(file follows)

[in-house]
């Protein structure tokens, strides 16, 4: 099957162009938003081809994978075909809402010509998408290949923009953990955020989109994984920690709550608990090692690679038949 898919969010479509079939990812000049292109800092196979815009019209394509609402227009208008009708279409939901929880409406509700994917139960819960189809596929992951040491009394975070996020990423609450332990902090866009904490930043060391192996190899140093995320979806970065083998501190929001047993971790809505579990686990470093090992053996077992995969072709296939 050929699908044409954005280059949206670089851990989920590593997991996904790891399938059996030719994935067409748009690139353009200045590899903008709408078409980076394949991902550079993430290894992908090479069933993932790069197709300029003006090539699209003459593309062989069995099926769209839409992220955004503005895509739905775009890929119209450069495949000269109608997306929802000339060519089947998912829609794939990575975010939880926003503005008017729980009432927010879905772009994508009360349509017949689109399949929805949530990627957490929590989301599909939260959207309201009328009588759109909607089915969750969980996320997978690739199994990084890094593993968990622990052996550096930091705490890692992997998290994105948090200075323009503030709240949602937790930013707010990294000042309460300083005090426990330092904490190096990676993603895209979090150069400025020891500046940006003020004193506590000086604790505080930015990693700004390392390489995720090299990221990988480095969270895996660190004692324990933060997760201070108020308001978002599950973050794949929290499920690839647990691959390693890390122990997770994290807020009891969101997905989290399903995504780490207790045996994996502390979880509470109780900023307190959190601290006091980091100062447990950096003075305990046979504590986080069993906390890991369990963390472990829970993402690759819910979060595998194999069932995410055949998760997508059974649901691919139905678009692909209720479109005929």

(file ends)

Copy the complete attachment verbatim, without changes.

[in-house]
């Protein structure tokens, strides 16, 4: 099957162009938003081809994978075909809402010509998408290949923009953990955020989109994984920690709550608990090692690679038949 898919969010479509079939990812000049292109800092196979815009019209394509609402227009208008009708279409939901929880409406509700994917139960819960189809596929992951040491009394975070996020990423609450332990902090866009904490930043060391192996190899140093995320979806970065083998501190929001047993971790809505579990686990470093090992053996077992995969072709296939 050929699908044409954005280059949206670089851990989920590593997991996904790891399938059996030719994935067409748009690139353009200045590899903008709408078409980076394949991902550079993430290894992908090479069933993932790069197709300029003006090539699209003459593309062989069995099926769209839409992220955004503005895509739905775009890929119209450069495949000269109608997306929802000339060519089947998912829609794939990575975010939880926003503005008017729980009432927010879905772009994508009360349509017949689109399949929805949530990627957490929590989301599909939260959207309201009328009588759109909607089915969750969980996320997978690739199994990084890094593993968990622990052996550096930091705490890692992997998290994105948090200075323009503030709240949602937790930013707010990294000042309460300083005090426990330092904490190096990676993603895209979090150069400025020891500046940006003020004193506590000086604790505080930015990693700004390392390489995720090299990221990988480095969270895996660190004692324990933060997760201070108020308001978002599950973050794949929290499920690839647990691959390693890390122990997770994290807020009891969101997905989290399903995504780490207790045996994996502390979880509470109780900023307190959190601290006091980091100062447990950096003075305990046979504590986080069993906390890991369990963390472990829970993402690759819910979060595998194999069932995410055949998760997508059974649901691919139905678009692909209720479109005929």